As the sun was shining it became apparent that it was the perfect day for a Polar Plunge. Shane decided to do it again, but this time from Deck 4.
This was the beautiful setting for the plunge.
We sailed back down the fjord and found ourselves in front of a Paleo-eskimo site known at Eskimobugt. Old remnants of at least dix Paleo-eskimo houses could be seen, as low tunnel like entrances give way to a type of sleeping porch higher up. We were able to see old artefacts such as tools used for hunting and working.
There was even an old grave
Up and over the hill a few musk oxen and arctic hare were spotted.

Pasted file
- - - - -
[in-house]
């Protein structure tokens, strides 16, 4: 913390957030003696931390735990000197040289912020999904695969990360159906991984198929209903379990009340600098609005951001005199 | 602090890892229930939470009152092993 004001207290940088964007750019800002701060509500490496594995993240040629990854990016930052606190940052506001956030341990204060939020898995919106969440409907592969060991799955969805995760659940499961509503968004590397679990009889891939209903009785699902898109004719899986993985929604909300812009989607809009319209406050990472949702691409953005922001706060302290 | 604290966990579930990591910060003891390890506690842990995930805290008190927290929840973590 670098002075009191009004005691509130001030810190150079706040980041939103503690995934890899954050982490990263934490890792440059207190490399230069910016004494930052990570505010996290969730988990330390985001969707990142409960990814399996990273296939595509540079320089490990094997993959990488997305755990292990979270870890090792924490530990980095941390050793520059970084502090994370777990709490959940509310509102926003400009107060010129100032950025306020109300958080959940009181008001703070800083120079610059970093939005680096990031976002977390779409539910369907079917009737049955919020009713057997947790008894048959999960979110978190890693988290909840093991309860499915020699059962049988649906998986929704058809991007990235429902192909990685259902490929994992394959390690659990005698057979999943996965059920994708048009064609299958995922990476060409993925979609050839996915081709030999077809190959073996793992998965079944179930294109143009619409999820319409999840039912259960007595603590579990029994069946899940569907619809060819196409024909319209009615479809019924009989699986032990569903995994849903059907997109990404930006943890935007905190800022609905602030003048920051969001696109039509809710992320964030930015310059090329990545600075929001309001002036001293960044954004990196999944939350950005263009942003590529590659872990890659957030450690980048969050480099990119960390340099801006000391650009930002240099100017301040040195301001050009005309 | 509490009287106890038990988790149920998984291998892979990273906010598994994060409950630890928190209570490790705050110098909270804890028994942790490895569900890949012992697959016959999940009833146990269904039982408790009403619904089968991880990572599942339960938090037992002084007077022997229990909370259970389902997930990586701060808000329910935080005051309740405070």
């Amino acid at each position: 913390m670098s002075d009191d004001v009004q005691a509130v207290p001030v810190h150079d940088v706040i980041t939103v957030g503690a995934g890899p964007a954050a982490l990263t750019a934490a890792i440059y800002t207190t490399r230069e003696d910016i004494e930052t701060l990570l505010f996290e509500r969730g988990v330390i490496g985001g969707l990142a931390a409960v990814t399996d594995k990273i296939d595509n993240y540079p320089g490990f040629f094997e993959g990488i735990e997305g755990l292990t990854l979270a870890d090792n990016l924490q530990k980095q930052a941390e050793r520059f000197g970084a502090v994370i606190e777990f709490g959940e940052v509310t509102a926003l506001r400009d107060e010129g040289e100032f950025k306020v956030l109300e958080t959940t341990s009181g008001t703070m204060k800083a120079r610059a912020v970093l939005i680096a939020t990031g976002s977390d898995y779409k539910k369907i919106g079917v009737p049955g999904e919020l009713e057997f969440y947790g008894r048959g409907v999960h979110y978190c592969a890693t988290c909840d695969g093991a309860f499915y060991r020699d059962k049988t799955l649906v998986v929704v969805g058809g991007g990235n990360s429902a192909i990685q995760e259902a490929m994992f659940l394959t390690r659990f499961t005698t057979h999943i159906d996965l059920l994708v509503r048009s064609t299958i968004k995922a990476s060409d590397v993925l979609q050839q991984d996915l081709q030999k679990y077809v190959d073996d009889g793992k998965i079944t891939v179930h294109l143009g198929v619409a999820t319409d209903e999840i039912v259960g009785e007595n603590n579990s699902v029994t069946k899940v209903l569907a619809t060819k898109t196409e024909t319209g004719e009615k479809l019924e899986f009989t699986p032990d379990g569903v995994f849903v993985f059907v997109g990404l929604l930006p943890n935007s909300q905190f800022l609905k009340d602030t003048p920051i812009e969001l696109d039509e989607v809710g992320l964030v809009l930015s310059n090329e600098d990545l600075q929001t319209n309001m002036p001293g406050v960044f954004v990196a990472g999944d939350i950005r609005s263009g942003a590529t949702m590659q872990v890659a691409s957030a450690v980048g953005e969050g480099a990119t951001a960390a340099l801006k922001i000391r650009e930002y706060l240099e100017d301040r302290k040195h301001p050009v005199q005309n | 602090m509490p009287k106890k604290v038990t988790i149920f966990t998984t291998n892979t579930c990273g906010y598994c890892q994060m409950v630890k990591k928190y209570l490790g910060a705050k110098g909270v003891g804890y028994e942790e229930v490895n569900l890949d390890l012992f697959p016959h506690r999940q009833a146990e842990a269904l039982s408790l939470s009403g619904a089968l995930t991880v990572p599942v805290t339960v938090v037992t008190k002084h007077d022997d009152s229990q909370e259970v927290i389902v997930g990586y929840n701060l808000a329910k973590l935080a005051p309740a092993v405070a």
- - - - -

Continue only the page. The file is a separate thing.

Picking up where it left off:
A wonderful last afternoon in Scoresbysund.
Well our last day in Greenland has come so quickly, but boy we have so many memorable moments.
When we awoke this morning we were in a big fog bank once again and you couldn’t see a thing. So it wasn’t a very promising start to our last day.
When we arrived at our final destination in the Romer Fjord we were lucky enough to have the fog lift. We were left with a mystical layer of sea mist that seemed to have a life of its own.
Best laid plans for a morning landing were put to rest when a polar bear was spotted swimming across the fjord. Our fifth bear in Greenland! Into the zodiacs we piled to go see if we could find him.
From the ship we had seen the polar bear emerge onshore but try as we might to find him or her, all we spotted were enticing white shapes through drifts of mist. It is surprising how many rocks look like polar bears. In this petite fjord on the Blosseville Coast is the site of some of Greenland’s thermal springs. They come right down to the water.